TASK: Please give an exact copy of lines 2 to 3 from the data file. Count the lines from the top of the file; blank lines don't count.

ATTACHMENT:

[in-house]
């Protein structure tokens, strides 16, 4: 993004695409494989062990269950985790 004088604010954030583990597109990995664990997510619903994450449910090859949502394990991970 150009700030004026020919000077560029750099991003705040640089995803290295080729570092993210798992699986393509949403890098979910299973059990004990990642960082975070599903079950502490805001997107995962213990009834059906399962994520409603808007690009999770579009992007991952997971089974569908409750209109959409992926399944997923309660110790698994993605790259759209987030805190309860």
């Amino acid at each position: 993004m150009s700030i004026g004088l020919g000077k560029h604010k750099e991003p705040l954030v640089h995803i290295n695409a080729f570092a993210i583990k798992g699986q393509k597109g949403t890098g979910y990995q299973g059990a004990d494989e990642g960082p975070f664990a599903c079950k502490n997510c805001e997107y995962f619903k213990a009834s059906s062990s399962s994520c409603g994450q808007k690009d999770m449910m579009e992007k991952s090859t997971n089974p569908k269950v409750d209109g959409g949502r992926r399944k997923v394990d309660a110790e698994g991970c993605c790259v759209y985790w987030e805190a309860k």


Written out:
């Protein structure tokens, strides 16, 4: 993004695409494989062990269950985790 004088604010954030583990597109990995664990997510619903994450449910090859949502394990991970 150009700030004026020919000077560029750099991003705040640089995803290295080729570092993210798992699986393509949403890098979910299973059990004990990642960082975070599903079950502490805001997107995962213990009834059906399962994520409603808007690009999770579009992007991952997971089974569908409750209109959409992926399944997923309660110790698994993605790259759209987030805190309860």
């Amino acid at each position: 993004m150009s700030i004026g004088l020919g000077k560029h604010k750099e991003p705040l954030v640089h995803i290295n695409a080729f570092a993210i583990k798992g699986q393509k597109g949403t890098g979910y990995q299973g059990a004990d494989e990642g960082p975070f664990a599903c079950k502490n997510c805001e997107y995962f619903k213990a009834s059906s062990s399962s994520c409603g994450q808007k690009d999770m449910m579009e992007k991952s090859t997971n089974p569908k269950v409750d209109g959409g949502r992926r399944k997923v394990d309660a110790e698994g991970c993605c790259v759209y985790w987030e805190a309860k």